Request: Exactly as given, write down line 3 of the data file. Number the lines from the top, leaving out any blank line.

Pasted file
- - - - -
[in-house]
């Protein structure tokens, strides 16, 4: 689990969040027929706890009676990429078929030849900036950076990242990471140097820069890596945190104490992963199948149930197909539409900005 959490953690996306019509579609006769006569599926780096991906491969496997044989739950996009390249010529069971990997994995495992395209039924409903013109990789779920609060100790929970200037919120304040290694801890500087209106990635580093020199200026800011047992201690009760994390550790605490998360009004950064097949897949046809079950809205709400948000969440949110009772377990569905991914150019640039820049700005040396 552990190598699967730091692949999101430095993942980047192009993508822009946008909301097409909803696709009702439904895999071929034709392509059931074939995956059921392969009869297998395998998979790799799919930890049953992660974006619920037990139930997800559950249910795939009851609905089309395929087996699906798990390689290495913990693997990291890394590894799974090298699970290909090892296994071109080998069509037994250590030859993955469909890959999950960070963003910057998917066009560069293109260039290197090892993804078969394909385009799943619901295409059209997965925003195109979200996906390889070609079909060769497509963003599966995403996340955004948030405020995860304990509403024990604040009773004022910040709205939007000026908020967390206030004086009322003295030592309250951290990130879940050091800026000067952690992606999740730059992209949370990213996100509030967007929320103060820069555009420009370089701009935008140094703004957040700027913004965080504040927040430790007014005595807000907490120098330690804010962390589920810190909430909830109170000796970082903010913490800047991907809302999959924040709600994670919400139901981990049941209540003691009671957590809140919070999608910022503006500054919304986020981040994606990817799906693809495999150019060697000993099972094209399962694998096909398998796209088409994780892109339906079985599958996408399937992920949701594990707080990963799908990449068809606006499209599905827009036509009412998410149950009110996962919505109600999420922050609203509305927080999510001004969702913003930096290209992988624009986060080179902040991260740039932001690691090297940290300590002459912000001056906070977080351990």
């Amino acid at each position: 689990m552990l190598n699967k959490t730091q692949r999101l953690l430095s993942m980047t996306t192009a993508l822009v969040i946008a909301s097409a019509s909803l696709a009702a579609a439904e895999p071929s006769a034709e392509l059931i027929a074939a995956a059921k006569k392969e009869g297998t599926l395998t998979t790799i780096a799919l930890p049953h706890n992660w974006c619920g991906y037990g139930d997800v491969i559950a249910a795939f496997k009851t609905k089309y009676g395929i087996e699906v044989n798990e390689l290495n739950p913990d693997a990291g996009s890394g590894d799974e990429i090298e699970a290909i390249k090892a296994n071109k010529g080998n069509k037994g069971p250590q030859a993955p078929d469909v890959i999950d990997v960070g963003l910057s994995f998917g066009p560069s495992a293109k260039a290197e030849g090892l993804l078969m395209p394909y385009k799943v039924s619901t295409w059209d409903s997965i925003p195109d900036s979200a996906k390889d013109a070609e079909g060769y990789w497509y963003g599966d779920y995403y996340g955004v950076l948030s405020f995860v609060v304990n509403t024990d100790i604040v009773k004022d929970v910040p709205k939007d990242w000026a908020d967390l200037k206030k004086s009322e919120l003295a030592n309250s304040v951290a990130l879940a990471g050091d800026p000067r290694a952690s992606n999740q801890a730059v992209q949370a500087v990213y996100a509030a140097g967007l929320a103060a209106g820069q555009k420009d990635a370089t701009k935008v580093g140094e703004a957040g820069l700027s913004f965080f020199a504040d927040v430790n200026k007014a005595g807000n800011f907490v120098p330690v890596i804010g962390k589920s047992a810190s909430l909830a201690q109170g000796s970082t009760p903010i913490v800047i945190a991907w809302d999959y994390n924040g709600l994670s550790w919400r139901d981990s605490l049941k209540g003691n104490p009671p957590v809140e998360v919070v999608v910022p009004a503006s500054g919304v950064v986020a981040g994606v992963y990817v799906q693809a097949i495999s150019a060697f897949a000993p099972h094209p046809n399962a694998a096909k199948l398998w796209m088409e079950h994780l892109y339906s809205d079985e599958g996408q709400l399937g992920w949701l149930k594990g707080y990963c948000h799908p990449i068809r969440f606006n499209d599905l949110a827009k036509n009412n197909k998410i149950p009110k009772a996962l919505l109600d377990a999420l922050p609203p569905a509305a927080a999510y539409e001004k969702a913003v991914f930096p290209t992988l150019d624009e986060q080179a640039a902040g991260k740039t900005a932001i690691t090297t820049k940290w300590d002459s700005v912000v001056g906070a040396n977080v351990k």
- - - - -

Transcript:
């Amino acid at each position: 689990m552990l190598n699967k959490t730091q692949r999101l953690l430095s993942m980047t996306t192009a993508l822009v969040i946008a909301s097409a019509s909803l696709a009702a579609a439904e895999p071929s006769a034709e392509l059931i027929a074939a995956a059921k006569k392969e009869g297998t599926l395998t998979t790799i780096a799919l930890p049953h706890n992660w974006c619920g991906y037990g139930d997800v491969i559950a249910a795939f496997k009851t609905k089309y009676g395929i087996e699906v044989n798990e390689l290495n739950p913990d693997a990291g996009s890394g590894d799974e990429i090298e699970a290909i390249k090892a296994n071109k010529g080998n069509k037994g069971p250590q030859a993955p078929d469909v890959i999950d990997v960070g963003l910057s994995f998917g066009p560069s495992a293109k260039a290197e030849g090892l993804l078969m395209p394909y385009k799943v039924s619901t295409w059209d409903s997965i925003p195109d900036s979200a996906k390889d013109a070609e079909g060769y990789w497509y963003g599966d779920y995403y996340g955004v950076l948030s405020f995860v609060v304990n509403t024990d100790i604040v009773k004022d929970v910040p709205k939007d990242w000026a908020d967390l200037k206030k004086s009322e919120l003295a030592n309250s304040v951290a990130l879940a990471g050091d800026p000067r290694a952690s992606n999740q801890a730059v992209q949370a500087v990213y996100a509030a140097g967007l929320a103060a209106g820069q555009k420009d990635a370089t701009k935008v580093g140094e703004a957040g820069l700027s913004f965080f020199a504040d927040v430790n200026k007014a005595g807000n800011f907490v120098p330690v890596i804010g962390k589920s047992a810190s909430l909830a201690q109170g000796s970082t009760p903010i913490v800047i945190a991907w809302d999959y994390n924040g709600l994670s550790w919400r139901d981990s605490l049941k209540g003691n104490p009671p957590v809140e998360v919070v999608v910022p009004a503006s500054g919304v950064v986020a981040g994606v992963y990817v799906q693809a097949i495999s150019a060697f897949a000993p099972h094209p046809n399962a694998a096909k199948l398998w796209m088409e079950h994780l892109y339906s809205d079985e599958g996408q709400l399937g992920w949701l149930k594990g707080y990963c948000h799908p990449i068809r969440f606006n499209d599905l949110a827009k036509n009412n197909k998410i149950p009110k009772a996962l919505l109600d377990a999420l922050p609203p569905a509305a927080a999510y539409e001004k969702a913003v991914f930096p290209t992988l150019d624009e986060q080179a640039a902040g991260k740039t900005a932001i690691t090297t820049k940290w300590d002459s700005v912000v001056g906070a040396n977080v351990k």